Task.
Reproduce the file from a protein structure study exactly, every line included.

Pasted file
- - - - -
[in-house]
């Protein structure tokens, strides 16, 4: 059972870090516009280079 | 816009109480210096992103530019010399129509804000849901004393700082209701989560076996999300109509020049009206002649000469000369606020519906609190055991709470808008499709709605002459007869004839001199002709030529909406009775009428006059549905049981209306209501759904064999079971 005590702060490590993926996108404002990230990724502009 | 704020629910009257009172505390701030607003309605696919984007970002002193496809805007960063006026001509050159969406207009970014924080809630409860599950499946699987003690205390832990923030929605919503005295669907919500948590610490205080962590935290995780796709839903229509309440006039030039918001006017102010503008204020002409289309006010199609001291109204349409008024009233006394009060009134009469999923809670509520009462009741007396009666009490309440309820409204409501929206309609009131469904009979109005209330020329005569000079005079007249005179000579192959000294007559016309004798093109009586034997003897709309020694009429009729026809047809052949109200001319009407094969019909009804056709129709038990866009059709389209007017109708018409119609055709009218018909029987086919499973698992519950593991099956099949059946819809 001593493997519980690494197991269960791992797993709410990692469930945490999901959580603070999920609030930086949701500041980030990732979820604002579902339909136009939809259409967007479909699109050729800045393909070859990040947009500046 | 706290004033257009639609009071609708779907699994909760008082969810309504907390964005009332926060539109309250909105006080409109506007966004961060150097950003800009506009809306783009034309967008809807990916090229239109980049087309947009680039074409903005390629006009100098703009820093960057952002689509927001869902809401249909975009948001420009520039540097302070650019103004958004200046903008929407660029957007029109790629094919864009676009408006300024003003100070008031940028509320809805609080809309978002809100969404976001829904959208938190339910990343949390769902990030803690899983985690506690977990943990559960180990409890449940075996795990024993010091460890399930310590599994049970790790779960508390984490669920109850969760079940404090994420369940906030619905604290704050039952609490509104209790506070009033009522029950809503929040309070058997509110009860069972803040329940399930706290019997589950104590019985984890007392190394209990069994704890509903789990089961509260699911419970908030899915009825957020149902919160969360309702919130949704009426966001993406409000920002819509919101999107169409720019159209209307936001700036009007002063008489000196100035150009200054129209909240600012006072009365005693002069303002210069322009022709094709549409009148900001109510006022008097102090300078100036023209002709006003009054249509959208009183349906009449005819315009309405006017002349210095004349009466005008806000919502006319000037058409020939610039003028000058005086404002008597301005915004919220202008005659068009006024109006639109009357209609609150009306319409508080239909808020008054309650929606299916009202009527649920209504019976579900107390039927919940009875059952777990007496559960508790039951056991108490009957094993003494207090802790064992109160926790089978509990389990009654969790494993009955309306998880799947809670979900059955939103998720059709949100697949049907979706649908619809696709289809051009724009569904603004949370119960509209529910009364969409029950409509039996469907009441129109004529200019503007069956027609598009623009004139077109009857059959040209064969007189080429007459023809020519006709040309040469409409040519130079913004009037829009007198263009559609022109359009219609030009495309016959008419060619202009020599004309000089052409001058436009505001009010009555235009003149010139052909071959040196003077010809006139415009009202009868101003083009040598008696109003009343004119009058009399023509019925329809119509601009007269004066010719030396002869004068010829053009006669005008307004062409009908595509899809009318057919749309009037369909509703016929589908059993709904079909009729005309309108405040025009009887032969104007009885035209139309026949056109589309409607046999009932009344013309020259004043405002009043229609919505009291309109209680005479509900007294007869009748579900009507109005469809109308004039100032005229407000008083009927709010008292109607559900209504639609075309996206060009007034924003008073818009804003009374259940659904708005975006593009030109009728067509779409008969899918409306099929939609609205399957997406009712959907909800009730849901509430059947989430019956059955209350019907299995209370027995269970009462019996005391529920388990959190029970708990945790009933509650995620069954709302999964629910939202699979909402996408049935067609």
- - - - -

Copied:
[in-house]
């Protein structure tokens, strides 16, 4: 059972870090516009280079 | 816009109480210096992103530019010399129509804000849901004393700082209701989560076996999300109509020049009206002649000469000369606020519906609190055991709470808008499709709605002459007869004839001199002709030529909406009775009428006059549905049981209306209501759904064999079971 005590702060490590993926996108404002990230990724502009 | 704020629910009257009172505390701030607003309605696919984007970002002193496809805007960063006026001509050159969406207009970014924080809630409860599950499946699987003690205390832990923030929605919503005295669907919500948590610490205080962590935290995780796709839903229509309440006039030039918001006017102010503008204020002409289309006010199609001291109204349409008024009233006394009060009134009469999923809670509520009462009741007396009666009490309440309820409204409501929206309609009131469904009979109005209330020329005569000079005079007249005179000579192959000294007559016309004798093109009586034997003897709309020694009429009729026809047809052949109200001319009407094969019909009804056709129709038990866009059709389209007017109708018409119609055709009218018909029987086919499973698992519950593991099956099949059946819809 001593493997519980690494197991269960791992797993709410990692469930945490999901959580603070999920609030930086949701500041980030990732979820604002579902339909136009939809259409967007479909699109050729800045393909070859990040947009500046 | 706290004033257009639609009071609708779907699994909760008082969810309504907390964005009332926060539109309250909105006080409109506007966004961060150097950003800009506009809306783009034309967008809807990916090229239109980049087309947009680039074409903005390629006009100098703009820093960057952002689509927001869902809401249909975009948001420009520039540097302070650019103004958004200046903008929407660029957007029109790629094919864009676009408006300024003003100070008031940028509320809805609080809309978002809100969404976001829904959208938190339910990343949390769902990030803690899983985690506690977990943990559960180990409890449940075996795990024993010091460890399930310590599994049970790790779960508390984490669920109850969760079940404090994420369940906030619905604290704050039952609490509104209790506070009033009522029950809503929040309070058997509110009860069972803040329940399930706290019997589950104590019985984890007392190394209990069994704890509903789990089961509260699911419970908030899915009825957020149902919160969360309702919130949704009426966001993406409000920002819509919101999107169409720019159209209307936001700036009007002063008489000196100035150009200054129209909240600012006072009365005693002069303002210069322009022709094709549409009148900001109510006022008097102090300078100036023209002709006003009054249509959208009183349906009449005819315009309405006017002349210095004349009466005008806000919502006319000037058409020939610039003028000058005086404002008597301005915004919220202008005659068009006024109006639109009357209609609150009306319409508080239909808020008054309650929606299916009202009527649920209504019976579900107390039927919940009875059952777990007496559960508790039951056991108490009957094993003494207090802790064992109160926790089978509990389990009654969790494993009955309306998880799947809670979900059955939103998720059709949100697949049907979706649908619809696709289809051009724009569904603004949370119960509209529910009364969409029950409509039996469907009441129109004529200019503007069956027609598009623009004139077109009857059959040209064969007189080429007459023809020519006709040309040469409409040519130079913004009037829009007198263009559609022109359009219609030009495309016959008419060619202009020599004309000089052409001058436009505001009010009555235009003149010139052909071959040196003077010809006139415009009202009868101003083009040598008696109003009343004119009058009399023509019925329809119509601009007269004066010719030396002869004068010829053009006669005008307004062409009908595509899809009318057919749309009037369909509703016929589908059993709904079909009729005309309108405040025009009887032969104007009885035209139309026949056109589309409607046999009932009344013309020259004043405002009043229609919505009291309109209680005479509900007294007869009748579900009507109005469809109308004039100032005229407000008083009927709010008292109607559900209504639609075309996206060009007034924003008073818009804003009374259940659904708005975006593009030109009728067509779409008969899918409306099929939609609205399957997406009712959907909800009730849901509430059947989430019956059955209350019907299995209370027995269970009462019996005391529920388990959190029970708990945790009933509650995620069954709302999964629910939202699979909402996408049935067609």